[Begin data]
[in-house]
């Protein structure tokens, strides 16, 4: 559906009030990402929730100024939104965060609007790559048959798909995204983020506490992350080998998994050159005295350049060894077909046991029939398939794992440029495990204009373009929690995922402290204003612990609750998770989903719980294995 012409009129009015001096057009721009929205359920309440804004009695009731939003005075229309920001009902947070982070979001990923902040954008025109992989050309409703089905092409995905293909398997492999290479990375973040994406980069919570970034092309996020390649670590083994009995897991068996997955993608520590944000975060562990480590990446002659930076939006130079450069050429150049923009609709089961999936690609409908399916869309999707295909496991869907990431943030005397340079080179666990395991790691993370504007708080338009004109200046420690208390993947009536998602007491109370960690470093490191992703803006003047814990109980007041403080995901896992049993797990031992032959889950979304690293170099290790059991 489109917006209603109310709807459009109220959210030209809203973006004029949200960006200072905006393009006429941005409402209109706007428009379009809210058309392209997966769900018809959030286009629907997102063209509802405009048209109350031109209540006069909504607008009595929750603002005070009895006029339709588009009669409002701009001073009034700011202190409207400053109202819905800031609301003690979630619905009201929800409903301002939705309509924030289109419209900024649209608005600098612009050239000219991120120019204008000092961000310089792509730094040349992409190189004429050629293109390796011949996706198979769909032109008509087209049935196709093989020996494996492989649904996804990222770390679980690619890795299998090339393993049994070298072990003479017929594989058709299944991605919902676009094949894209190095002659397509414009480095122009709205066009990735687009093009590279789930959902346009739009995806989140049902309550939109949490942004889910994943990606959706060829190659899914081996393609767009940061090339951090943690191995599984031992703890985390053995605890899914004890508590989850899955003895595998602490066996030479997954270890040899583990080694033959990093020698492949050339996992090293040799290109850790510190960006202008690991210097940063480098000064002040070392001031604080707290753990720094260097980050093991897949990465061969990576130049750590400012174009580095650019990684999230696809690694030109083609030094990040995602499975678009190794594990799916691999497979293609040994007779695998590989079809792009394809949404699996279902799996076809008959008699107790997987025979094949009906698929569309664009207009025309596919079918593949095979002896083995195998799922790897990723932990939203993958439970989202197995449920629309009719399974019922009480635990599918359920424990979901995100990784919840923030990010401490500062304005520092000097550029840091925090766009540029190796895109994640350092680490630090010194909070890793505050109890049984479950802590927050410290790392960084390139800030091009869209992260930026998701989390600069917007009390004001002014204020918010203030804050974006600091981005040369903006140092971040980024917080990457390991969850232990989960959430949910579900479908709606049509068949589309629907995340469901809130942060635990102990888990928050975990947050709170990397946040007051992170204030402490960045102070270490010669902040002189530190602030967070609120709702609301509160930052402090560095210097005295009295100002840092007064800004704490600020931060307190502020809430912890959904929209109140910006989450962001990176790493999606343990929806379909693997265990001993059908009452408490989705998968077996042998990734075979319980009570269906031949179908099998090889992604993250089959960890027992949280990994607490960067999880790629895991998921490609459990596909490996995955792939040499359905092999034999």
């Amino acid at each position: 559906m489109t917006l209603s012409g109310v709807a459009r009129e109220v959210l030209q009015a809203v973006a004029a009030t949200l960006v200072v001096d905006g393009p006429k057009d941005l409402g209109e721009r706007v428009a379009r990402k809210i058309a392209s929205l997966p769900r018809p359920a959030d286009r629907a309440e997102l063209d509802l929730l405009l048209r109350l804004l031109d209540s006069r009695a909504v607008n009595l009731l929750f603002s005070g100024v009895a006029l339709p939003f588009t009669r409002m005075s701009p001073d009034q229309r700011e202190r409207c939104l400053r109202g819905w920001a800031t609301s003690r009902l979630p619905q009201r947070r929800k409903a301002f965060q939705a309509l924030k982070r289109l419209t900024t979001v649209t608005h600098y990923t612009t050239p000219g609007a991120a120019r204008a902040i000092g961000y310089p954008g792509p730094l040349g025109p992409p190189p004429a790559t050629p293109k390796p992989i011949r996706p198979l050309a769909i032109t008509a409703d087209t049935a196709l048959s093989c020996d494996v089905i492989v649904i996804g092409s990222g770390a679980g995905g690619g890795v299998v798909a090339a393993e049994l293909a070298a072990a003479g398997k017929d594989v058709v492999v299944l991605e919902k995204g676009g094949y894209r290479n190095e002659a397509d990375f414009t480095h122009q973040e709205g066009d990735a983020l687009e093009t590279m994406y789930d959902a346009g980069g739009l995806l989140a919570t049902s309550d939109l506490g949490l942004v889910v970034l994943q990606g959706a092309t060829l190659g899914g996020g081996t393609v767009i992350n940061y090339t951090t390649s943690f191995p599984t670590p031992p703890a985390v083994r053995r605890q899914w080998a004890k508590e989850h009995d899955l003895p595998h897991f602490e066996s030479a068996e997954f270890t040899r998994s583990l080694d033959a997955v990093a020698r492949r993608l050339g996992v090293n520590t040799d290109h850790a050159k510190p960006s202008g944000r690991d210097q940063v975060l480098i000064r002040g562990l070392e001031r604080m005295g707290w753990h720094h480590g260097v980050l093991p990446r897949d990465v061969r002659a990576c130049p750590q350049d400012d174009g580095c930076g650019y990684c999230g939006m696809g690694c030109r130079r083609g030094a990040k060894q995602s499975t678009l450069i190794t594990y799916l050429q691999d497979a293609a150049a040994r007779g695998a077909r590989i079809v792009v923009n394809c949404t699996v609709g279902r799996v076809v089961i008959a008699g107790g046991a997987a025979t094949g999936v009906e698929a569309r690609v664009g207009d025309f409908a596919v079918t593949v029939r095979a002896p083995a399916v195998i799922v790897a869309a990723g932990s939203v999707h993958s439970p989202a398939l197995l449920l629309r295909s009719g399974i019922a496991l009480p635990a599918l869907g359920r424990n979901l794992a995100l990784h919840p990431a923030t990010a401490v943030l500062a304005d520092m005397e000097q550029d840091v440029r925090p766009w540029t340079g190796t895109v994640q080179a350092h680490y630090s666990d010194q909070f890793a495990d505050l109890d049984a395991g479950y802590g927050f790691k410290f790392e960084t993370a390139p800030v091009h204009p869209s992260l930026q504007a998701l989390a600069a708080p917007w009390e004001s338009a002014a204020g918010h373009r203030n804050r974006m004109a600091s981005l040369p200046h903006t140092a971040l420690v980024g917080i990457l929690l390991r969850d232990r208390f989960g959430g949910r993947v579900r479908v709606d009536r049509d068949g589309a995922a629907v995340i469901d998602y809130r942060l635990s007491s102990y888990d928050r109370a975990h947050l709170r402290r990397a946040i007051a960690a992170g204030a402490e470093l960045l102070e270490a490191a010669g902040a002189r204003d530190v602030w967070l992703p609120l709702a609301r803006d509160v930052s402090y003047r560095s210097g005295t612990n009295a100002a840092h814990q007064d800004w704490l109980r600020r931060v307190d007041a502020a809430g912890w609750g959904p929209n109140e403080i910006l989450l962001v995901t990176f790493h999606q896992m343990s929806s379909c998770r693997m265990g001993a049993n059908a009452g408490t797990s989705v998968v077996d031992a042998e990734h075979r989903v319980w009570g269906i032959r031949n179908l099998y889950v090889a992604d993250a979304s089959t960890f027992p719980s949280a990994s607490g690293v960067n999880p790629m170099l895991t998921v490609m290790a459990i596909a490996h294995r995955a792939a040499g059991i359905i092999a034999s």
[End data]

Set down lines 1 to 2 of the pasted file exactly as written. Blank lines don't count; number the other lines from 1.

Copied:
[in-house]
């Protein structure tokens, strides 16, 4: 559906009030990402929730100024939104965060609007790559048959798909995204983020506490992350080998998994050159005295350049060894077909046991029939398939794992440029495990204009373009929690995922402290204003612990609750998770989903719980294995 012409009129009015001096057009721009929205359920309440804004009695009731939003005075229309920001009902947070982070979001990923902040954008025109992989050309409703089905092409995905293909398997492999290479990375973040994406980069919570970034092309996020390649670590083994009995897991068996997955993608520590944000975060562990480590990446002659930076939006130079450069050429150049923009609709089961999936690609409908399916869309999707295909496991869907990431943030005397340079080179666990395991790691993370504007708080338009004109200046420690208390993947009536998602007491109370960690470093490191992703803006003047814990109980007041403080995901896992049993797990031992032959889950979304690293170099290790059991 489109917006209603109310709807459009109220959210030209809203973006004029949200960006200072905006393009006429941005409402209109706007428009379009809210058309392209997966769900018809959030286009629907997102063209509802405009048209109350031109209540006069909504607008009595929750603002005070009895006029339709588009009669409002701009001073009034700011202190409207400053109202819905800031609301003690979630619905009201929800409903301002939705309509924030289109419209900024649209608005600098612009050239000219991120120019204008000092961000310089792509730094040349992409190189004429050629293109390796011949996706198979769909032109008509087209049935196709093989020996494996492989649904996804990222770390679980690619890795299998090339393993049994070298072990003479017929594989058709299944991605919902676009094949894209190095002659397509414009480095122009709205066009990735687009093009590279789930959902346009739009995806989140049902309550939109949490942004889910994943990606959706060829190659899914081996393609767009940061090339951090943690191995599984031992703890985390053995605890899914004890508590989850899955003895595998602490066996030479997954270890040899583990080694033959990093020698492949050339996992090293040799290109850790510190960006202008690991210097940063480098000064002040070392001031604080707290753990720094260097980050093991897949990465061969990576130049750590400012174009580095650019990684999230696809690694030109083609030094990040995602499975678009190794594990799916691999497979293609040994007779695998590989079809792009394809949404699996279902799996076809008959008699107790997987025979094949009906698929569309664009207009025309596919079918593949095979002896083995195998799922790897990723932990939203993958439970989202197995449920629309009719399974019922009480635990599918359920424990979901995100990784919840923030990010401490500062304005520092000097550029840091925090766009540029190796895109994640350092680490630090010194909070890793505050109890049984479950802590927050410290790392960084390139800030091009869209992260930026998701989390600069917007009390004001002014204020918010203030804050974006600091981005040369903006140092971040980024917080990457390991969850232990989960959430949910579900479908709606049509068949589309629907995340469901809130942060635990102990888990928050975990947050709170990397946040007051992170204030402490960045102070270490010669902040002189530190602030967070609120709702609301509160930052402090560095210097005295009295100002840092007064800004704490600020931060307190502020809430912890959904929209109140910006989450962001990176790493999606343990929806379909693997265990001993059908009452408490989705998968077996042998990734075979319980009570269906031949179908099998090889992604993250089959960890027992949280990994607490960067999880790629895991998921490609459990596909490996995955792939040499359905092999034999």